Vegetable patties are not the ubiquitous “patty” known to Jamaicans. But over recent years, they’ve become popular throughout Jamaica. The fillings vary greatly among cooks, so be sure to use poetic license when creating your own. A popular route between Ocho Rios and Kingston is Fern Gully (a four-mile expanse of road that was originally a riverbed), where enormous walls of vegetation feature over six hundred species of the finest varieties of ferns in all shapes and sizes. Along the journey is a roadside food stop known as Faith’s Pen, a fast-food “service station,” Jamaican style. What started as a congregation of roadside huts has been organized by the government into a row of neat wooden structures with colorful signs announcing their names and specialties such as Ackee and Salt Fish and Jerk Chicken. It is home to the often-mentioned Ragamuffin “Roots Tonic” juice bar, a fastidiously clean operation complete with fresh juice, sex tonics and a good collection of reggae dub music. At Rose’s Hot Spot, a Rastaman quietly and methodically prepares and cooks incredible vegetable patties. Hopefully, he’d approve of the following approximation, which bakes rather than fries the patties.
Note on Vegetable Patties
Serve as appetizers by making them miniature size.
Makes18 Patties (6 to 9 servings; 2 per person for lunch)
Make Ahead RecipeYes
OccasionCocktail Party, Game Day
Recipe CourseHors D'oeuvre, Main Course
Dietary ConsiderationLow-fat, Peanut Free, Soy Free, Tree Nut Free, Vegetarian
Taste and TextureSavory, Spiced
- 2½ cups all-purpose flour
- ½ teaspoon salt
- ¼ teaspoon baking powder
- 2 tablespoons curry powder
- ½ cup butter (1 stick)
- ¾ cup ice-cold water
- 1 tablespoon vegetable oil
- 2 cloves garlic, minced
- 1 small yellow onion, finely chopped
- 2 teaspoons curry powder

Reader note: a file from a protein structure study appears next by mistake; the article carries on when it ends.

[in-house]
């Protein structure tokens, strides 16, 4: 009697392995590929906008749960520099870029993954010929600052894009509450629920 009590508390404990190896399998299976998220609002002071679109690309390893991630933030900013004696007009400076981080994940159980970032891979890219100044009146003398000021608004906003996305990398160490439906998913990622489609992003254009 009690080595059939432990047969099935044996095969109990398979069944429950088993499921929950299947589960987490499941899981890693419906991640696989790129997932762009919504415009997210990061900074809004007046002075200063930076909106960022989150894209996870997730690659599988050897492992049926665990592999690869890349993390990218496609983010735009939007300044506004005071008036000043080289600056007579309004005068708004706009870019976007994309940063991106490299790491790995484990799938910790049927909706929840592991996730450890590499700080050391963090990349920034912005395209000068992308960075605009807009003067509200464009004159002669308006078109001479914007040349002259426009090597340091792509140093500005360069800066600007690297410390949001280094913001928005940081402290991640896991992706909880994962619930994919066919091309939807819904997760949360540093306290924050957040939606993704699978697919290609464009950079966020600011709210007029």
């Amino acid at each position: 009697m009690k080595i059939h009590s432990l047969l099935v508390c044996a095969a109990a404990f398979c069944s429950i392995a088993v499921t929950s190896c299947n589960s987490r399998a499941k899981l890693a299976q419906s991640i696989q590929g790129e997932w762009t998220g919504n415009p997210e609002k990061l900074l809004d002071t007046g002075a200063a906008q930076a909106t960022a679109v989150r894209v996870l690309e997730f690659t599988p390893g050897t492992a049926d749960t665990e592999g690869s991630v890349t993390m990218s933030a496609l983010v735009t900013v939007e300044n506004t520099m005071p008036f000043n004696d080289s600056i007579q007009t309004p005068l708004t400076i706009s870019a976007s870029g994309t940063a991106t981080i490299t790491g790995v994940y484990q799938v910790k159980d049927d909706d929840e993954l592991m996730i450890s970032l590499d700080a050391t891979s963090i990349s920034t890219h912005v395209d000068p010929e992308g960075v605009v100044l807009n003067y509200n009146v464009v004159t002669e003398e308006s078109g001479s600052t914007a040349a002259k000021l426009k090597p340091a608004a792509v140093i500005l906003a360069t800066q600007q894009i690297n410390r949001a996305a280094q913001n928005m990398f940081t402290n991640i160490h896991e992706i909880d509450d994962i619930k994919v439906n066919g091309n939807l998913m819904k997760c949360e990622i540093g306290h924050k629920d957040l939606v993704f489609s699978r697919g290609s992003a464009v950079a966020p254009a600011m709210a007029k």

- 1 pound pumpkin, peeled and chopped (about 2½ cups)
- 1½ cups water
- ¼ head cabbage, shredded (about 1½ cups)
- 1 medium-size potato, diced
- 1 carrot, diced
- ½ chocho (chayote), peeled, pitted and diced (optional)
- 1 whole Scotch bonnet pepper (green recommended)
- ¾ teaspoon salt
- ½ teaspoon freshly ground black pepper
- 1 egg, beaten with 1 teaspoon water
To make the pastry, combine the flour, salt, baking powder and curry powder in a large mixing bowl. Cut the butter into small pieces and add to the bowl. Working quickly and using your fingertips, squeeze the flour mixture and butter together and toss it by scooping under the mixture with both hands. When the mixture resembles a very coarse meal, add the water to the bowl.
With floured hands, mix and squeeze the dough just until it forms a ball. Knead it once or twice to combine it fully (the less kneading, the better). Separate the dough into 2 pieces, flattening each into a thick pancake; wrap the pieces in plastic, and set them in the refrigerator to chill for at least 15 minutes. (The dough will keep in the refrigerator up to 5 days. Remove it from the refrigerator 30 minutes before using it.)
For the filling, heat the oil in a large skillet over medium heat. Add the garlic and onion, stirring constantly for 30 seconds. Add the curry powder and cook for 2 minutes, continuing to stir and scrape the bottom of the pan. (Do not burn!)
Add the pumpkin and 3/4 cup of the water and blend it well with the curry mixture. Cover the skillet and reduce the heat to low. Simmer gently for 10 to 15 minutes, or until the pumpkin is soft enough to mash.
Meanwhile, in a pot, add the cabbage and enough water to cover. Bring to a boil over high heat and cook for 3 minutes. Drain completely and set aside.
Crush the pumpkin until smooth, add the remaining 3/4 cup water and stir. Add the cabbage, potato, carrot, chocho, Scotch bonnet pepper, salt and black pepper. Cover and simmer for 10 minutes. Remove the vegetable mixture from the skillet and place in a bowl. Let it cool. (It can be made ahead and will keep in the refrigerator, covered, for up to 5 days.) Remove the Scotch bonnet pepper before using.
Preheat the oven to 400°F. Cut each piece of the dough into 9 pieces. Using a rolling pin on a floured surface, roll out each piece of pastry into a rectangle shape with rounded edges. Spread a large spoonful of the cooled vegetable mixture over one side of the dough, leaving at least a 1/2-inch border on the outside edge. Using your finger, paint water around the border. Fold the other side of the dough over, and roll and crimp the edges. Lightly press a floured fork around the edge of the patty.
Place onto a cookie sheet and repeat the procedure with the remaining dough. (The patties may be covered in plastic and frozen at this point for later use.) Brush each patty with the egg wash and bake for 20 minutes, or until the patties begin to turn a golden color.
2006 Lucinda Scala Quinn